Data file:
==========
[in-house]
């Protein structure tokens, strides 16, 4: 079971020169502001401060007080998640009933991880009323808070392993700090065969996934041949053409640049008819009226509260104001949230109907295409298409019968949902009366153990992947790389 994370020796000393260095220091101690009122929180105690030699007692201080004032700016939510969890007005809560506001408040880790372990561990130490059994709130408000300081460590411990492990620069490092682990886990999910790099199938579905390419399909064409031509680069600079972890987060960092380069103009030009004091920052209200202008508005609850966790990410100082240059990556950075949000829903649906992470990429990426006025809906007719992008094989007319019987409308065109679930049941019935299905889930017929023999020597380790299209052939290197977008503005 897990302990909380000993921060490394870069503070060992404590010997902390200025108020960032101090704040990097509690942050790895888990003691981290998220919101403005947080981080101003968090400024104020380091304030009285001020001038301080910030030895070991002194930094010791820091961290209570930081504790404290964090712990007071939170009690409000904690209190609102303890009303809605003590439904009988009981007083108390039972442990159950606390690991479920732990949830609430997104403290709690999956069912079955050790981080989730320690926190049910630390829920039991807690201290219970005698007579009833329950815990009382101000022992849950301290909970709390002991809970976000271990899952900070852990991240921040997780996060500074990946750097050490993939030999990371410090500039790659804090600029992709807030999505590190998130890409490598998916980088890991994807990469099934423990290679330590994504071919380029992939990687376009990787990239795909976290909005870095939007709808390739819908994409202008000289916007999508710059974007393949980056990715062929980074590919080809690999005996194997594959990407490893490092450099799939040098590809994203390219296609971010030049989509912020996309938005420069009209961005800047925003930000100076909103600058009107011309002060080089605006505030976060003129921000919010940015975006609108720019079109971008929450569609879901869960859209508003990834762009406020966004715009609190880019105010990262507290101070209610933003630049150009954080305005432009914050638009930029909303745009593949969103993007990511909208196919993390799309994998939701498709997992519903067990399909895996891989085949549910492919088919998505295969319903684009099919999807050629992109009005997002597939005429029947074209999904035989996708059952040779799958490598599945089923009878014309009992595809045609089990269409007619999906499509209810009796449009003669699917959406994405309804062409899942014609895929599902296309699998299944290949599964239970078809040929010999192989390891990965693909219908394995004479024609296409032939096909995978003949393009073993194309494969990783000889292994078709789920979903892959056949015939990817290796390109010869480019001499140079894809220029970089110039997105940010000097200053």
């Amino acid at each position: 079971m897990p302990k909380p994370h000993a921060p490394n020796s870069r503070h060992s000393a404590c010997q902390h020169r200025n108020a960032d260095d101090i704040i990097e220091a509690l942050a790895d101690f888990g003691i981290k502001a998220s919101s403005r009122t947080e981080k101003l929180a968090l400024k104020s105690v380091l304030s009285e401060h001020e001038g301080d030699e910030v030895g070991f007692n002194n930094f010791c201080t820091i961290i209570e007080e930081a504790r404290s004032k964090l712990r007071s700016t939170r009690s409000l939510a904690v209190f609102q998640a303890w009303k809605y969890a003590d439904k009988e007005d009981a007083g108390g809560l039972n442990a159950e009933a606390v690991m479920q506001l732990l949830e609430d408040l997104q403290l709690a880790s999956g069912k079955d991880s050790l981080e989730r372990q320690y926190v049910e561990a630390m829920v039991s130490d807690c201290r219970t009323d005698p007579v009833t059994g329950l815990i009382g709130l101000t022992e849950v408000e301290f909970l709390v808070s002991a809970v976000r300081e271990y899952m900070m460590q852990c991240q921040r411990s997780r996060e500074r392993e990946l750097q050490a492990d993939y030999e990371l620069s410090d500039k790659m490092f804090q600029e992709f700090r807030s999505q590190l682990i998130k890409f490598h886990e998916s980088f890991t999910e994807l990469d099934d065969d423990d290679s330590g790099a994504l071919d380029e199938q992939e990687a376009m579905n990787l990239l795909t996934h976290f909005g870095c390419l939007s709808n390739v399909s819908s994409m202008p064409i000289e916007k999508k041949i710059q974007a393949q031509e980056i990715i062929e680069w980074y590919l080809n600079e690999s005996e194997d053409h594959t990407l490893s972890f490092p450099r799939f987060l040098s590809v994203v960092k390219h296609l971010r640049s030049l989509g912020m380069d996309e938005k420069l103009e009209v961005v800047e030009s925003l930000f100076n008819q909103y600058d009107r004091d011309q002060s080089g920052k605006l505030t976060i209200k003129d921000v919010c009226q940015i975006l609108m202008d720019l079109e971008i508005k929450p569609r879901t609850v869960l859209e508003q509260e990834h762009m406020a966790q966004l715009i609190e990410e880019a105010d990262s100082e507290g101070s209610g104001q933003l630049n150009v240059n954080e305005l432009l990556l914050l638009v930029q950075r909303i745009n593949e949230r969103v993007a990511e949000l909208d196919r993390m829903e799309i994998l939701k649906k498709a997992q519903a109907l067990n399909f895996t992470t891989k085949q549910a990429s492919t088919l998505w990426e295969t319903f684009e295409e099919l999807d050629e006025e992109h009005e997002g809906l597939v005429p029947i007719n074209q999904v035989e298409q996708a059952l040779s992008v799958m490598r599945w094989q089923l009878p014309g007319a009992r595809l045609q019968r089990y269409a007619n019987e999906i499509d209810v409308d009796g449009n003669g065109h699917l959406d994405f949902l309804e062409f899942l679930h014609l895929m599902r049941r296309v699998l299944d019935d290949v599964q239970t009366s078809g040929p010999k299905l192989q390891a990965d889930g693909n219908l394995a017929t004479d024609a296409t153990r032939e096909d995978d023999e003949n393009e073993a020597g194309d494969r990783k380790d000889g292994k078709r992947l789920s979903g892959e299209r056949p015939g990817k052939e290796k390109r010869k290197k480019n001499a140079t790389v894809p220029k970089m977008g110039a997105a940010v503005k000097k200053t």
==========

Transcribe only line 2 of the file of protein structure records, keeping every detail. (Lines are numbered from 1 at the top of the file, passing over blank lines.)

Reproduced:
């Protein structure tokens, strides 16, 4: 079971020169502001401060007080998640009933991880009323808070392993700090065969996934041949053409640049008819009226509260104001949230109907295409298409019968949902009366153990992947790389 994370020796000393260095220091101690009122929180105690030699007692201080004032700016939510969890007005809560506001408040880790372990561990130490059994709130408000300081460590411990492990620069490092682990886990999910790099199938579905390419399909064409031509680069600079972890987060960092380069103009030009004091920052209200202008508005609850966790990410100082240059990556950075949000829903649906992470990429990426006025809906007719992008094989007319019987409308065109679930049941019935299905889930017929023999020597380790299209052939290197977008503005 897990302990909380000993921060490394870069503070060992404590010997902390200025108020960032101090704040990097509690942050790895888990003691981290998220919101403005947080981080101003968090400024104020380091304030009285001020001038301080910030030895070991002194930094010791820091961290209570930081504790404290964090712990007071939170009690409000904690209190609102303890009303809605003590439904009988009981007083108390039972442990159950606390690991479920732990949830609430997104403290709690999956069912079955050790981080989730320690926190049910630390829920039991807690201290219970005698007579009833329950815990009382101000022992849950301290909970709390002991809970976000271990899952900070852990991240921040997780996060500074990946750097050490993939030999990371410090500039790659804090600029992709807030999505590190998130890409490598998916980088890991994807990469099934423990290679330590994504071919380029992939990687376009990787990239795909976290909005870095939007709808390739819908994409202008000289916007999508710059974007393949980056990715062929980074590919080809690999005996194997594959990407490893490092450099799939040098590809994203390219296609971010030049989509912020996309938005420069009209961005800047925003930000100076909103600058009107011309002060080089605006505030976060003129921000919010940015975006609108720019079109971008929450569609879901869960859209508003990834762009406020966004715009609190880019105010990262507290101070209610933003630049150009954080305005432009914050638009930029909303745009593949969103993007990511909208196919993390799309994998939701498709997992519903067990399909895996891989085949549910492919088919998505295969319903684009099919999807050629992109009005997002597939005429029947074209999904035989996708059952040779799958490598599945089923009878014309009992595809045609089990269409007619999906499509209810009796449009003669699917959406994405309804062409899942014609895929599902296309699998299944290949599964239970078809040929010999192989390891990965693909219908394995004479024609296409032939096909995978003949393009073993194309494969990783000889292994078709789920979903892959056949015939990817290796390109010869480019001499140079894809220029970089110039997105940010000097200053």